|Screen capture: mine; original photo source, JZ and Team Gaz.|
|Screen capture: mine; original photo source: JZ and Team Gaz.|
- I mention Jessica Zafra here because we just had the most interesting discussion about the attribution of sources on her blog. This hits close to home for me, both as a teacher and writer, because I take attribution seriously; in my opinion, without the proper citation of a source, you are basically stealing somebody else's words and passing them off as your own. It doesn't matter if you're sharing a puff piece, a legal document, or an academic paper; all of your sources must be cited. I've learned this the hard way as a graduate student, and it pains me to see anyone cutting and pasting words without even thinking about the consequences, especially young people.
(As it goes, I am currently looking at all of my kids' term papers, and you won't believe how many of them I've flagged for not citing sources properly.)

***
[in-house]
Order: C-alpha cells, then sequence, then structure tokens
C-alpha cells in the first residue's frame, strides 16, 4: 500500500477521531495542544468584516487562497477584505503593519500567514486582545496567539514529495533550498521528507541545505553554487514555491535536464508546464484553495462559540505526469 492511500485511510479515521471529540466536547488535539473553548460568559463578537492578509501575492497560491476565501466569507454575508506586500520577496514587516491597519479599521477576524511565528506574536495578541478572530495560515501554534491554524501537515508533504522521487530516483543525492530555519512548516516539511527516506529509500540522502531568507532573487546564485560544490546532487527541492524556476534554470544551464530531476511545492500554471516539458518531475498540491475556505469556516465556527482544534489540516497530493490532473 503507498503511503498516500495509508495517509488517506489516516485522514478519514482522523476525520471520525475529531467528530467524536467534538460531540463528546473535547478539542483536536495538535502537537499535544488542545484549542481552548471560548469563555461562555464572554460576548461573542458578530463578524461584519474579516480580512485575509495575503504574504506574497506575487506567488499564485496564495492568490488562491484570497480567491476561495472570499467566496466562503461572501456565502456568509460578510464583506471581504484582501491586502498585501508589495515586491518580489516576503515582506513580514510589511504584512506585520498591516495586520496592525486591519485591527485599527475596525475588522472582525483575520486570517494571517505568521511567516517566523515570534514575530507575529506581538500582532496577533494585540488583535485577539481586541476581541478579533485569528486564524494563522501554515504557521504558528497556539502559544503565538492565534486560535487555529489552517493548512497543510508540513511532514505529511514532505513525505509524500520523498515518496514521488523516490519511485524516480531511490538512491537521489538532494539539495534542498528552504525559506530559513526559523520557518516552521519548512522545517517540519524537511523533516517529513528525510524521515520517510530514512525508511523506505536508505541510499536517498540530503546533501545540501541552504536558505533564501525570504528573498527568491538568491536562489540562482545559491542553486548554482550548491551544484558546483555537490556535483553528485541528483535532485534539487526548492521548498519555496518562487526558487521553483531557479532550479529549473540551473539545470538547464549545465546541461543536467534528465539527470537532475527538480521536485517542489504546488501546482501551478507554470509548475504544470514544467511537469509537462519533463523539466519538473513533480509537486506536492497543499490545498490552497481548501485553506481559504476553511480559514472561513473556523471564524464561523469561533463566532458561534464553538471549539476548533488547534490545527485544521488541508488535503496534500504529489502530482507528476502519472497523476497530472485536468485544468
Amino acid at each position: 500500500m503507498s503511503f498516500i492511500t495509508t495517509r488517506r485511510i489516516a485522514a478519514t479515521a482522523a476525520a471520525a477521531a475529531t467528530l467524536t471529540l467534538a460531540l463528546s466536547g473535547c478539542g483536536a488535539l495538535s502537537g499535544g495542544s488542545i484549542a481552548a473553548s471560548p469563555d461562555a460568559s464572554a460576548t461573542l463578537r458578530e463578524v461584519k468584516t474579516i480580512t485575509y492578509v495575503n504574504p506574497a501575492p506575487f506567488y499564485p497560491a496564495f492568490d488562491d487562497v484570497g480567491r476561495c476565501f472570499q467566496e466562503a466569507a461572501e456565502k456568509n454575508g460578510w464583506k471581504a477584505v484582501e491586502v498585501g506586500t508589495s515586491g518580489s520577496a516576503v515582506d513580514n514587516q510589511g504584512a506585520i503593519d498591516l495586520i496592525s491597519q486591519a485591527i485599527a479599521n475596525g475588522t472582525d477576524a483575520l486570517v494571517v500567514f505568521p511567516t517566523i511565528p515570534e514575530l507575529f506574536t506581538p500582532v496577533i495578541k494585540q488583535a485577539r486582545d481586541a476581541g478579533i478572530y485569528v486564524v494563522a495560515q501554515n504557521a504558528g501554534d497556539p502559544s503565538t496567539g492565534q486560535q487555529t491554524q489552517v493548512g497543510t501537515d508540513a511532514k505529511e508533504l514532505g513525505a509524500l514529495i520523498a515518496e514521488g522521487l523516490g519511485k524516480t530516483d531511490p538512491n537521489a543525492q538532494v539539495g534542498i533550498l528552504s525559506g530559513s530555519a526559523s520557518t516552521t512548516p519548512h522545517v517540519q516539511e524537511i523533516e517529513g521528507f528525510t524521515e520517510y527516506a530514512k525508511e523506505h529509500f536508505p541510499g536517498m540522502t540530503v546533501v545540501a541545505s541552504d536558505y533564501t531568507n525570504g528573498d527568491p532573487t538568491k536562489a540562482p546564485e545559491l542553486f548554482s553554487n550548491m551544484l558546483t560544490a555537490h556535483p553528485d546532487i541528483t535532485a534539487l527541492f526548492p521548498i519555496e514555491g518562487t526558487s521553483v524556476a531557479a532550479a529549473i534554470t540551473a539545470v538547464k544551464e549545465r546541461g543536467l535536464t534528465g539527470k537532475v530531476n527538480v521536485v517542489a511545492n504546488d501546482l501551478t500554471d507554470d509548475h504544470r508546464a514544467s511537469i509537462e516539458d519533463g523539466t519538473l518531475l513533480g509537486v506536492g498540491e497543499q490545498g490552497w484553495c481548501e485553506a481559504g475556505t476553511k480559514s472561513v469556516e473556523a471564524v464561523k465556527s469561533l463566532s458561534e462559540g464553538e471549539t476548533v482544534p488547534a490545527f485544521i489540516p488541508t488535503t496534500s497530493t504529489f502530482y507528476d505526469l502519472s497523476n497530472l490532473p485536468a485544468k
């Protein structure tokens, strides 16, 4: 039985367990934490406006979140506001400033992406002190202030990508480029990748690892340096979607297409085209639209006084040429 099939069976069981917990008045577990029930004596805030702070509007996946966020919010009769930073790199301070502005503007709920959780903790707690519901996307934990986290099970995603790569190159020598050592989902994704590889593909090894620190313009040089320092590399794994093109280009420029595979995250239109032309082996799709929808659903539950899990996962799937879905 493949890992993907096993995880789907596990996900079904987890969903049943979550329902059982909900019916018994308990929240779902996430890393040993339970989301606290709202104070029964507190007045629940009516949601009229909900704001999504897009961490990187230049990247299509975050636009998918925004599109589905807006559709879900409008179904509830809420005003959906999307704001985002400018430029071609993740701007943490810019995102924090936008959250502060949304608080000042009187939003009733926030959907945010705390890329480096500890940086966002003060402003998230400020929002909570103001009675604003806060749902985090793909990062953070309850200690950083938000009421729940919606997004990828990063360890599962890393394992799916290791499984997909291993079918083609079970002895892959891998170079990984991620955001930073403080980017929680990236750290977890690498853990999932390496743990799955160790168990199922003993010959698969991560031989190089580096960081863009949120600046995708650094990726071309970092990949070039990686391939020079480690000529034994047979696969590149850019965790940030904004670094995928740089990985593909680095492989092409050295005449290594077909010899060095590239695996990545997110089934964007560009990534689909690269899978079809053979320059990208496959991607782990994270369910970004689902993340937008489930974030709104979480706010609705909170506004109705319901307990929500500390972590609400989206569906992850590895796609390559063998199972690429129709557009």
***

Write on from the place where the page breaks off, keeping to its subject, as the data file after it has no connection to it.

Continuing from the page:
- Since I'm on a roll, I might as well go ahead and mention that even fiction writers have to cite their sources too. My favorite attribution comes from David Mitchell in Cloud Atlas (one of my favorite books right now) who wrote in the credits that one of his characters "quotes Nietzsche more freely than he admits." In my case, I recently took out the lyrics to "Give A Little Bit" from one of my manuscripts after realizing that they had taken over an entire scene. (Which is funny, because I also left in a few lines of "Like a Virgin" because it's supposedly sung off-key at a karaoke bar.) My philosophy is that leaving quotes wholesale in a manuscript have the tendency to take a reader away from the action itself, much in the same way that an annoying pop song in a movie can take you away from an otherwise good scene.
- And because I must post about makeup: Swatches from the Bobbi Brown 1991 Lip Palette on Makeup and Beauty Blog. Want.